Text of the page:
FCC Meets With Strike Force on Student Loan Robocalls

(Image: Shutterstock)

(Image: Shutterstock)

A month after FCC Chairman Tom Wheeler’s blog post urging wireless and wireline phone companies to offer call-blocking services to their customers at no cost, there are more changes afoot concerning robocalls.

The FCC recently issued new rules restricting debt collection companies from calling cellphones to collect on any money owed to or guaranteed by the Federal government, including Federal student loans, mortgages and taxes.

“Consumers want and deserve control over the calls and text messages they receive,” said Wheeler, in a statement. “It is vital that we continue to use all the tools at our disposal to help protect consumers against unwanted calls.”

The FCC’s new rules concern a provision in last fall’s congressional budget deal. The rules amend a law designed to ensure people are not harassed or inundated with text messages and calls that could increase cellphone bills.

The new rules also limit the number of calls debt collectors can make to wireless phones to three a month. Additionally, calls can only be made to borrowers, not family or friends. Debt collection companies are also required to notify people of their right to request that calls stop and cease all calls upon that request.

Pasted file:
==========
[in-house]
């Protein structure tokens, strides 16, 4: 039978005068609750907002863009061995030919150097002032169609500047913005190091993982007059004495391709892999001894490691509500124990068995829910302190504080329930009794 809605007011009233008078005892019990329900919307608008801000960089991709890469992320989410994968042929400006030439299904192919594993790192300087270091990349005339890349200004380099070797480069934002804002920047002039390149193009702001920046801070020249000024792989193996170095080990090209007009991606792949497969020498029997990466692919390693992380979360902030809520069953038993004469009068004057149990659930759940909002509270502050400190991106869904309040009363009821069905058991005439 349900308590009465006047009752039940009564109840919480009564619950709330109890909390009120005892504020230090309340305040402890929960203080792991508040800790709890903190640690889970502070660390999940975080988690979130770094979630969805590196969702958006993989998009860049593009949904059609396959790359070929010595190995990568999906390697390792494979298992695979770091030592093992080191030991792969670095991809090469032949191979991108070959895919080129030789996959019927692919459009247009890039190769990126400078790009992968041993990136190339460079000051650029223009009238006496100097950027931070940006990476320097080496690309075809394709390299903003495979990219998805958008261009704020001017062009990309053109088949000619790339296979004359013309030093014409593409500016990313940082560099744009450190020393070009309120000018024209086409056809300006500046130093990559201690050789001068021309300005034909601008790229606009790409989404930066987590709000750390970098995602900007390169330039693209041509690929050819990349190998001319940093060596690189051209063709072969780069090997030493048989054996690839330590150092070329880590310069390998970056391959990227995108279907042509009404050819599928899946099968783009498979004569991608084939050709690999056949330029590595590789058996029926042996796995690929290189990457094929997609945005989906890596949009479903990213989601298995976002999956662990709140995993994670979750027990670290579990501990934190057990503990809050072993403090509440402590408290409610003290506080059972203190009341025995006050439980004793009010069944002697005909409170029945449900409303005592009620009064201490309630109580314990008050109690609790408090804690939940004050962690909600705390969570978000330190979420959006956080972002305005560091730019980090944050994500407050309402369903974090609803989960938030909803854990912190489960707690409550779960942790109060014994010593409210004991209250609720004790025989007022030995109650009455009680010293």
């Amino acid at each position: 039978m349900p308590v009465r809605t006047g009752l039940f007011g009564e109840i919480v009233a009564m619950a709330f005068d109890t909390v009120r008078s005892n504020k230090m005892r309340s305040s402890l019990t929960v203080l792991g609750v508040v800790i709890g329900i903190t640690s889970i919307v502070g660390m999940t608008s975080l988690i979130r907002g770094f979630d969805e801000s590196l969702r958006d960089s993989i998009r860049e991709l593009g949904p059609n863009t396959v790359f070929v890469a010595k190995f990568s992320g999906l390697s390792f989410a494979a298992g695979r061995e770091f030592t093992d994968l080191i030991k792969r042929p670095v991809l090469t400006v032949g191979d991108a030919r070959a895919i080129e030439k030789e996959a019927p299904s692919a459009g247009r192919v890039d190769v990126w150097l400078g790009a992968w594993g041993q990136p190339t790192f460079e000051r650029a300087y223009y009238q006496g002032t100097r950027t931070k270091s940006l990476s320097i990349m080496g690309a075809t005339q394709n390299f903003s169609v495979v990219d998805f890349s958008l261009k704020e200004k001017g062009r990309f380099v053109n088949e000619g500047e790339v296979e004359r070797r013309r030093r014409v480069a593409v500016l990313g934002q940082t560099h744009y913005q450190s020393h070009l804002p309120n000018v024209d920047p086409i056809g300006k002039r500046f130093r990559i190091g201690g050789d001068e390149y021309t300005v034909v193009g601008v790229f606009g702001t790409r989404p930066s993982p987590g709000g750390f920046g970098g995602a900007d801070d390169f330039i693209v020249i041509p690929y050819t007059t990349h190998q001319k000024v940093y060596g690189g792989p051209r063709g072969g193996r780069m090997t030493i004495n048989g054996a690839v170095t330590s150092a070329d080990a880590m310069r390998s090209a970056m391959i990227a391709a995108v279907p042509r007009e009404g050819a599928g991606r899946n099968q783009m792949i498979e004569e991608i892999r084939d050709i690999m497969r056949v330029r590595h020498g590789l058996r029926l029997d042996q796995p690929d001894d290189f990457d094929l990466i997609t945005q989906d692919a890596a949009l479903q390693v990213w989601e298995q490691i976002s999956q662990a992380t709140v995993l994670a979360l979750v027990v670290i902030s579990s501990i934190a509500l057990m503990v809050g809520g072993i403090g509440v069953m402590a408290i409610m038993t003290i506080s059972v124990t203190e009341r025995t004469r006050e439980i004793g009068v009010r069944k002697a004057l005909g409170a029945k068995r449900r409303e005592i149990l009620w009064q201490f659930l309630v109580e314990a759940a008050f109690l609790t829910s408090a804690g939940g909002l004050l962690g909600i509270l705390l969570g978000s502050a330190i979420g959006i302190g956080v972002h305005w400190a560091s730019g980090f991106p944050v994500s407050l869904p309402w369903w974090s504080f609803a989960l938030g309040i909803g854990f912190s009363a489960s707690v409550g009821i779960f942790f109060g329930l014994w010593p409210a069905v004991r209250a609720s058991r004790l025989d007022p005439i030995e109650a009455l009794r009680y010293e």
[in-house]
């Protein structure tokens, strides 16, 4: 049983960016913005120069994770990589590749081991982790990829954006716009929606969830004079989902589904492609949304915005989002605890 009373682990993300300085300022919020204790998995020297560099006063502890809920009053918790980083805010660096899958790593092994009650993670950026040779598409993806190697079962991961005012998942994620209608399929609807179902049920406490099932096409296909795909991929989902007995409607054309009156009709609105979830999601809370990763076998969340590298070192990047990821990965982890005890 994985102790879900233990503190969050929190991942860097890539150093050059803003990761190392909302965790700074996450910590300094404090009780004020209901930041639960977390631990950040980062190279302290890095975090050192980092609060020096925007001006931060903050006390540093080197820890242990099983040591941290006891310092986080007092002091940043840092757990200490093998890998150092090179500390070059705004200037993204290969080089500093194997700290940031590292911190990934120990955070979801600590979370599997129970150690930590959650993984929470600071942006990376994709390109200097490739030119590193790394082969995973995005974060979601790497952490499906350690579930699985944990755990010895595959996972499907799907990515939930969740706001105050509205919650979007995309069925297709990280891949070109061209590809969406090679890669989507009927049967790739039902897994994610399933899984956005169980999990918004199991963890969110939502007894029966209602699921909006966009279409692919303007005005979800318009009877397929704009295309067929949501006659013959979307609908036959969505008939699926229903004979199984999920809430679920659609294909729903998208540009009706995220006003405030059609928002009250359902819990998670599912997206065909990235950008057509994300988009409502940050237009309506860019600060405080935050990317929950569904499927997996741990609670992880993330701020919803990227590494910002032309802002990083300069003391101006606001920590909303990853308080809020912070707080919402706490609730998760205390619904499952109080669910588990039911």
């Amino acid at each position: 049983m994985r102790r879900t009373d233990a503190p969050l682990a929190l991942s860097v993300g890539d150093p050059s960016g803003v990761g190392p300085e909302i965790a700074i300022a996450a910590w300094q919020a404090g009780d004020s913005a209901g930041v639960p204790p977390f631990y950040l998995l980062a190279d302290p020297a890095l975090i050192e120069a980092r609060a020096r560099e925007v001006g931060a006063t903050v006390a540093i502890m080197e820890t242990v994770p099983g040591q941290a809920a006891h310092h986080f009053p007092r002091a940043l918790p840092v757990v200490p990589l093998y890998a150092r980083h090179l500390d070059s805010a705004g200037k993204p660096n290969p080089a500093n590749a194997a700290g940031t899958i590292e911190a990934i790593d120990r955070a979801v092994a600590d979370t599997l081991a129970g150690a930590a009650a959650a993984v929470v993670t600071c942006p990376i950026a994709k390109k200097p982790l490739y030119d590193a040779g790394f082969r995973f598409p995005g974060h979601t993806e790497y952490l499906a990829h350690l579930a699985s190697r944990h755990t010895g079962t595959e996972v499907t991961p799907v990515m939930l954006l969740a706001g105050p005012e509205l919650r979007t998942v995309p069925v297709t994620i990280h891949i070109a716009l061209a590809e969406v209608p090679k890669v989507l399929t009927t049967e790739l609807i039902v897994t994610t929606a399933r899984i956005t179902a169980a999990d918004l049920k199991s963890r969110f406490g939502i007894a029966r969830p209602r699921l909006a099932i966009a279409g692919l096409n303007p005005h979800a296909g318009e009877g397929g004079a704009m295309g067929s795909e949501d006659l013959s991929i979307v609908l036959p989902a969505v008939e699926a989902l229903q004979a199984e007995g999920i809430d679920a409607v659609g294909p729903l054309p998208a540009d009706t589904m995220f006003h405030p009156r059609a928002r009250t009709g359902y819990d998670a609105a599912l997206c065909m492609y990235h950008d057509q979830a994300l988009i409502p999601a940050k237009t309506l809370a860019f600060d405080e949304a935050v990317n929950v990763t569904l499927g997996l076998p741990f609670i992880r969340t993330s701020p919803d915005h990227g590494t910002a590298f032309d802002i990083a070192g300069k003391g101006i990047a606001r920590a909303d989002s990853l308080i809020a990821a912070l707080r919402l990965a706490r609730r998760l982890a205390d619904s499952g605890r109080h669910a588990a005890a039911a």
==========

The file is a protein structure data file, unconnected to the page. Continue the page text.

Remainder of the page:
In an effort to respond to the new rules, as well as consumer complaints, major tech and telecommunications companies have joined together to form an industry strike force. The strike force, which includes AT&T, Apple, and Comcast, said it will work to develop new technological solutions. However, the group cautions that it will also need government assistance to truly deal with the robocalling problem.

“In parallel with technological solutions, we need our regulatory and law enforcement agencies to go after the bad actors,” AT&T CEO Randall Stephenson wrote on a blog post about the new group. “Shutting down the bad guys is a necessary step, and a powerful example to others.”

The FCC met with the strike force last week in Washington, D.C. While only the first half of the meeting was open to the public, Wheeler made it clear to both the FCC and the strike force that “this is something that has to be multicarrier, cross-carrier, and a community solution.”

“As in any pressing challenge like this, perfect is the enemy of the good,” Wheeler said at the meeting. “The nature of software, as you all know, is start and continually improve. Let’s have that philosophy here. Let’s not sit around and wait for the ultimate solution. Let’s start solving the issues immediately. And let’s improve it tomorrow. And then make it even better the day after tomorrow.”

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